Restrictions:
Use of original papers requires an appointment and is limited to the Archives' Washington, D.C., Research Center. Use of archival audiovisual recordings with no duplicate copies requires advance notice.
Rights:
The Archives of American Art makes its archival collections available for non-commercial, educational and personal use unless restricted by copyright and/or donor restrictions, including but not limited to access and publication restrictions. AAA makes no representations concerning such rights and restrictions and it is the user's responsibility to determine whether rights or restrictions exist and to obtain any necessary permission to access, use, reproduce and publish the collections. Please refer to the Smithsonian's Terms of Use for additional information.
Occupation:
Painters -- Washington (D.C.)  Search this
Educators -- Washington (D.C.)  Search this
Topic:
Painting, American  Search this
African American artists  Search this
Women artists  Search this
Washington Color School (Group of artists)  Search this
Genre/Form:
Scrapbooks
Audiocassettes
Video recordings
Photographs
Citation:
Alma Thomas papers, circa 1894-2001. Archives of American Art, Smithsonian Institution.
Identifier:
AAA.thomalma
See more items in:
Alma Thomas papers
Archival Repository:
Archives of American Art
EDAN-URL:
ead_collection:sova-aaa-thomalma
Online Media:

Research material on Martha Jackson

Creator:
Rand, Harry  Search this
Names:
Martha Jackson Gallery  Search this
National Museum of American Art (U.S.) -- Exhibitions  Search this
Breeskin, Adelyn Dohme, 1896-1986  Search this
Brooks, James, 1906-1992  Search this
Calcagno, Lawrence, 1913-  Search this
Diebenkorn, Richard, 1922-1993  Search this
Dine, Jim, 1935-  Search this
Falkenstein, Claire, 1908-1997  Search this
Gilhooly, David  Search this
Hartigan, Grace  Search this
Hultberg, John, 1922-  Search this
Jackson, Martha Kellogg  Search this
Jenkins, Paul, 1923-2012  Search this
Katz, Alex, 1927-  Search this
Nevelson, Louise, 1899-1988  Search this
Stanczak, Julian, 1928-2017  Search this
Wayne, June, 1918-2011  Search this
Extent:
0.4 Linear feet ((on 2 microfilm reels))
Type:
Collection descriptions
Archival materials
Date:
1953-1984
Scope and Contents:
Research material for an exhibition THE MARTHA JACKSON MEMORIAL COLLECTION held at the National Museum of American Art, June 21-September 15, 1985, and a catalog (Smithsonian Institution Press, 1985). Included are clippings and press releases, 1953-1975, and letters, 1979-1984, from artists and Jackson's colleagues and employees including Herb Aach, Garo Antreasian, Amy Baker, Dorothy Beskind, Dennis Bing, Norman Bluhm, Naomi Blum, Grace Borgegenicht, Mrs. Toni Borgzinner, Keith Boyle, Charles Brady, Adelyn Breeskin, James Brooks, Fritz Bultman, Lawrence Calcagno, Christo Capralos, Vardea Chryssa, Christopher Colt, Richard Diebenkorn, Jim Dine, Hisao Domoto, Seymour Drumlevitch, Frank Duncan, Claire Falkenstein, David Gilhooly, Ives Goucher, Clement Greenberg, Grace Hartigan, Gottfried Honegger, John Hultberg,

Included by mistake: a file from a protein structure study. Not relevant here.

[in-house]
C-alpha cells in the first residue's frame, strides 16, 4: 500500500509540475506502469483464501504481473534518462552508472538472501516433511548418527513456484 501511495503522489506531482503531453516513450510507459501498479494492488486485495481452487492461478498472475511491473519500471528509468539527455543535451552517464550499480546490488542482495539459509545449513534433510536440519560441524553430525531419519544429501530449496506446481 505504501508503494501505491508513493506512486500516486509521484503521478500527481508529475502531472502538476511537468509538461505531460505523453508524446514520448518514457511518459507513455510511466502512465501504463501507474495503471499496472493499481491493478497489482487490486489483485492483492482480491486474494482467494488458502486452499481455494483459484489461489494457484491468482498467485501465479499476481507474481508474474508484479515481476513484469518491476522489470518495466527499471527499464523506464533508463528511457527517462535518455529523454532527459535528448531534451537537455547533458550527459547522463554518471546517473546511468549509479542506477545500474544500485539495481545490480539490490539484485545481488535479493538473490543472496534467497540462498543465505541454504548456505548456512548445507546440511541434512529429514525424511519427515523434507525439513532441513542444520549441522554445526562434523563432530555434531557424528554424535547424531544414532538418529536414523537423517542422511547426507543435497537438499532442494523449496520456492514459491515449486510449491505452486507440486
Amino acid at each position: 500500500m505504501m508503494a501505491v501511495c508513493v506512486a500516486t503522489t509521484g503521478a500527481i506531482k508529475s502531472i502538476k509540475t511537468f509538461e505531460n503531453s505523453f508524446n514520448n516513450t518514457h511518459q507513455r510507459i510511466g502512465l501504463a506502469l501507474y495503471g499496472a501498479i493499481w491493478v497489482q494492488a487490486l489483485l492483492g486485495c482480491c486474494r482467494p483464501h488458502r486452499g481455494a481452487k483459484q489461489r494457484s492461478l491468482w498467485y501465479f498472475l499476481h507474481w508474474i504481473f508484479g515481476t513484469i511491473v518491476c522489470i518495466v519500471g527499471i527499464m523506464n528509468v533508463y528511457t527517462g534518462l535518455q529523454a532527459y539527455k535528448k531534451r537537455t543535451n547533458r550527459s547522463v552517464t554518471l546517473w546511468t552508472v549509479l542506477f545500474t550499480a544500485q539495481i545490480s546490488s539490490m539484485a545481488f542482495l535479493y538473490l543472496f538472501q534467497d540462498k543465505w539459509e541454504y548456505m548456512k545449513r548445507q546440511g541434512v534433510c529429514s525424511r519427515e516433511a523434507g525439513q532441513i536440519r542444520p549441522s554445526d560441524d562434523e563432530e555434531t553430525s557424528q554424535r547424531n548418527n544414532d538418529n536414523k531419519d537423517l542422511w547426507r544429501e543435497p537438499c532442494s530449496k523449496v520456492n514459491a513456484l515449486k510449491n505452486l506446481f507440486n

Harry Jackson, Paul Jenkins, Alfred Jenson, Lester Johnson, Alex Katz, Lillian Kiesler, Kenneth Koch, Lee Krasner, Elaine Kurtz, Bruce Lowney, Alexandra Luke, Ed McGowin, Carlos Merida, Sadamasa Motonaga,Louise Nevelson, Tom Parish, Jackson Pollock (Betty Parsons Gallery concerning Pollock),Israel Rosen, John Salt, Peter Spinelli, Julian Stanczak, Francisco Toledo, June Wayne, and Edward Weiss. Several of the correspondents wrote brief memoirs of their relationships with Jackson.
Biographical / Historical:
Art historian, curator; National Museum of American Art, Washington, D.C. Jackson (1907-1969) was an art collector, dealer, and painter. She operated the Martha Jackson Gallery, New York City. Her collection was given to the National Museum of American Art in 1981 by her estate.
Provenance:
Lent for microfilming 1988 by Harry Rand. The Martha Jackson memorial collection was donated to the National Museum of American Art in 1981 by Jackson's estate.
Restrictions:
The Archives of American art does not own the original papers. Use is limited to the microfilm copy.
Occupation:
Art historians  Search this
Museum curators  Search this
Identifier:
AAA.randharr
Archival Repository:
Archives of American Art
EDAN-URL:
ead_collection:sova-aaa-randharr

Murray Lebwohl correspondence

Creator:
Lebwohl, Murray  Search this
Names:
Breeskin, Adelyn Dohme, 1896-1986  Search this
Cassatt, Mary, 1844-1926  Search this
De Kooning, Willem, 1904-1997  Search this
Extent:
8 Items
Type:
Collection descriptions
Archival materials
Date:
1965-1968
Scope and Contents:
Correspondence, 1965, between Lebwohl and Willem de Kooning regarding de Kooning's painting "The Clam Diggers" purchased by Lebwohl; and, correspondence, 1968, between Lebwohl and Adelyn D. Breeskin concerning Breeskin's research for her catalogue raisonne of the graphic work of Mary Cassatt.
Biographical / Historical:
Paper conservator, collector; Arlington, Va., Washington, D.C.
Provenance:
Donated 2002 by Murray Lebwohl.
Restrictions: